Kunjudo / Karin, Tokusen Karin Select, Karin Togetsu, Karin Kifune, Karin Hien, Karin Zuito

While this may look, at least in part, like a new review, it’s really something more of an update and correction all at once, an attempt to sort of set the record straight on Kunjudo’s main line which is available in the US through Japan Incense. Half of these incenses were originally introduced and reviewed as part of the Les Encens du Monde line, but either the regular Karin or the Tokusen Karen Select had been available in the US for quite some time. One of the issues I came across in cleaning up the old Encens du Monde reviews is that when I read my original Karin review it made me feel like maybe I had actually been reviewing the Tokusen Karin Select. When I restocked recently on both of those, I recognized the Select version but not so much Karin itself. This is part of the issue with reviews that have outlived my memory of them, I’m not always quite sure. But with the incenses in front of me, I think I can clear some of the issues up as well as reintroduce what I think are a number of excellent and affordable incenses that sit on both sides of the traditional and modern lines. And in most cases I’ve provided links to the original reviews if you would like to compare and contrast. But other than correcting errors, I believe most, if not all, of these incenses have survived with aromas intact over the intervening years.

So let’s start with Karin itself first. It’s an extremely inexpensive every day sandalwood based stick with a dark red color. You know it’s the regular Karin because it doesn’t have a more solid pink shade to it. Side by side the two incenses are very easy to pick out. The main ingredients listed are sandalwood and cinnamon, although one might sense there are some milder floral elements in the mix as well as it doesn’t lean overtly spicy. As Karin is said to mean “forest of flowers,” the mix of woods and slight floral elements does seem apropos. Overall, however, Karin is definitely something of a perfumed incense and like a lot of perfumed dailies there’s a chance that the oil mix can end up being cloying and this one sort of falls on the fence for me. But let’s face it, any incense that comes in this many sizes and is this well known as an incense is loved by many people and at least in a case like this you’re not taking much of a risk of trying a roll.

However, I might recommend starting with the Tokusen Karin Select. You’re not really putting all that much more money out for what strikes me as a much better stick. The Tokusen Karin blend may be the one I originally though of as just Karin way back in the day but the thing I always remember about it was its sort of amber-like candy sweetness. If you get a little lost in the mix with the regular Karin, the “excellent” version seems to present a lot of the same elements in a much more friendly fashion. The cinnamon seems a bit more pronounced now that it isn’t falling back into the oil so much and it feels like the wood has a more pronounced resolution as well. This is honestly a really good incense, especially for its entry price. It has a surprising amount of complexity and bouquet to it, a bit of saltiness and a nice gentle floral mix as well. It’s almost an essential as an under $10 roll. Oh and it has several sizes too.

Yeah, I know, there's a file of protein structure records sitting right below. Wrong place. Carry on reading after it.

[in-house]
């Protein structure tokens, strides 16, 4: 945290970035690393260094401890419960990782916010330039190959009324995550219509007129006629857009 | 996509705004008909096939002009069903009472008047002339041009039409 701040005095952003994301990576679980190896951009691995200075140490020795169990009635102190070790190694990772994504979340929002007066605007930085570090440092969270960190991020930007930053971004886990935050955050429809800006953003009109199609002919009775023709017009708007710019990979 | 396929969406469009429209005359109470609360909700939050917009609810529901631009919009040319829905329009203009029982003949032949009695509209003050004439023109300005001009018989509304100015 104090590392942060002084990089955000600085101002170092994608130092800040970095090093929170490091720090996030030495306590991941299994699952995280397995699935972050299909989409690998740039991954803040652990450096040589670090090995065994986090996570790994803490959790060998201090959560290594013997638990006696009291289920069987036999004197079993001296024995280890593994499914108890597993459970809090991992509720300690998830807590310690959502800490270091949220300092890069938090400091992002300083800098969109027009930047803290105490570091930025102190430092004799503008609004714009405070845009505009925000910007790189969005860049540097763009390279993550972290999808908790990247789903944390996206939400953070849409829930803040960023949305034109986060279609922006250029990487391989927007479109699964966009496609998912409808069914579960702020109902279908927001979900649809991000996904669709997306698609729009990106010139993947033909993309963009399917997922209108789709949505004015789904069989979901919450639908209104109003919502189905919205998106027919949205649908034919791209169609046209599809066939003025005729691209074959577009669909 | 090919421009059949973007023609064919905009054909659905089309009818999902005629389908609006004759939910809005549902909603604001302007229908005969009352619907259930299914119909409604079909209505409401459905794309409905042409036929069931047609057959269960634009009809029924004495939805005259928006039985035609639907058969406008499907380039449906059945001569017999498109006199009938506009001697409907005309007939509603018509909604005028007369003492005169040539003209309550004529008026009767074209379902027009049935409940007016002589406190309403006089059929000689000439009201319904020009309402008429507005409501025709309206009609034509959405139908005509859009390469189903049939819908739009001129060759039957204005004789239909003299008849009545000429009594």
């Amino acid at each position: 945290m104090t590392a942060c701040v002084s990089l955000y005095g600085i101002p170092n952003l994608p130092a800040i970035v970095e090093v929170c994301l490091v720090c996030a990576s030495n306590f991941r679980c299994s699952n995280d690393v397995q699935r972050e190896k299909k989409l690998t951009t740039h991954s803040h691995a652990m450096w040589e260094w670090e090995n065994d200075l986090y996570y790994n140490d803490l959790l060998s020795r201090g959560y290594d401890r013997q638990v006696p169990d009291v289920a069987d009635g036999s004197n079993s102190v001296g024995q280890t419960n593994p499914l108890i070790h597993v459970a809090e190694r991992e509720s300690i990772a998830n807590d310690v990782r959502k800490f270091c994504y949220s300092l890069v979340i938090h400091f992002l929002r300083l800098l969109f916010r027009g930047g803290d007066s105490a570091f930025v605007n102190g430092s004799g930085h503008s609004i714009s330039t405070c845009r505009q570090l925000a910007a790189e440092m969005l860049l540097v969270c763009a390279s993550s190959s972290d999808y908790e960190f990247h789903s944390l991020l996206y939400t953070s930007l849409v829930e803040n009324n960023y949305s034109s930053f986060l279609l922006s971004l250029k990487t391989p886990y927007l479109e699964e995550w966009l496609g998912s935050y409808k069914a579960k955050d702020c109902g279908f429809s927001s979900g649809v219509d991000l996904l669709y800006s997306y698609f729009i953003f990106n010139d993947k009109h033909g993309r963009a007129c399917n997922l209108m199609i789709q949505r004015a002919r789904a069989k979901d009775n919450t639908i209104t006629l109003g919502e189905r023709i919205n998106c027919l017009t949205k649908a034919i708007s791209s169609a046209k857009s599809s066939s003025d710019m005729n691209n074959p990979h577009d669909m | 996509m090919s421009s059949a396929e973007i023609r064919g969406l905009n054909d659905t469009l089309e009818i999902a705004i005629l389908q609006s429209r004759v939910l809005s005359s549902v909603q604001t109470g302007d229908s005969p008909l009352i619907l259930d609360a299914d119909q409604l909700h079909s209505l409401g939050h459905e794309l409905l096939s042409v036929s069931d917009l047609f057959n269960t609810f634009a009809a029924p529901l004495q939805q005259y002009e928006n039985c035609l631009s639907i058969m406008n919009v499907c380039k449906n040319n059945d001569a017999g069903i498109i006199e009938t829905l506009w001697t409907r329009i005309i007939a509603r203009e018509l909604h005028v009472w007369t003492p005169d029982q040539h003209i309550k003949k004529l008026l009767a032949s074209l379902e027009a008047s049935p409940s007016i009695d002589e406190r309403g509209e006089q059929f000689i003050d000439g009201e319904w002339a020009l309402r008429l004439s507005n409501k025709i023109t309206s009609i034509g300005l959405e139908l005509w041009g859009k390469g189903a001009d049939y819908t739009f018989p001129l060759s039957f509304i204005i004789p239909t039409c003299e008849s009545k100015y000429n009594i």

The next four incenses leave this basic pink scent way behind and go through a number of permutations. For one thing I used to remember seeing daphne wood in the Tokusen Karin Select ingredient list and perhaps there still is a small amount but it is the one note listed for the green stick Karin Togetsu. I have not completely confirmed it but I believe Karin Togetsu is the same as the Les Encens du Monde Moonlight Night scent as they both share the daphne element and the olive green color stick. I’m not sure this shares any particularly profile with the Tokusen Karin Select. It certainly has something of a unique aroma on top of a sandalwood base that may be more of a subnote in the previous incense. This is definitely a more modern sort of floral blend, and as I mentioned in my EdM review it’s more akin to something in the Nippon Kodo line than most of the incenses that sit around it. I’ve always been a bit neutral about this one except for the fact that its central nature is really unlike any other incense. I don’t think I’ve ever smelled daphne in nature so I do like that this feels a bit different. However, there’s a bit of harshness to the burn, not enough you can’t overlook it but its certainly there.

Karin Kifune is imported through the Les Encens du Monde line as Royal Nave. Karin Kifune is really the first of three extremely wonderful incenses, especially now that you can buy a 90 stick box in the teens. I want to stress that even though these are largely oil-scented incenses there are still plenty of natural woods in the base and the creator of all three of these has made some really creative and wonderful scents with this trio. I used to be happy with all three of these at a more expensive Encens du Monde price so it makes them an extremely good deal for the money. Karin Kifune is probably what you’d call a sandalwood-based incense, but I think there’s enough hints of aloeswood and other ingredients to make it feel quite a but more deluxe. It has quite a bit of spice in the mix along with both of the base woods and a nice bit of saltiness. It is elegantly contoured in a way that is analagous to the way fine aloeswoods almost make you feel like you’re looking at the spiralling and patterning of the wood, and although it is relatively inexpensive it’s not unlike the feeling I get looking at and being around stained furniture. The only real difference from this review and my previous one as Royal Nave is this doesn’t feel quite as sweet. Which maybe puts its a little closer to the classic Kunjudo Hogetsu.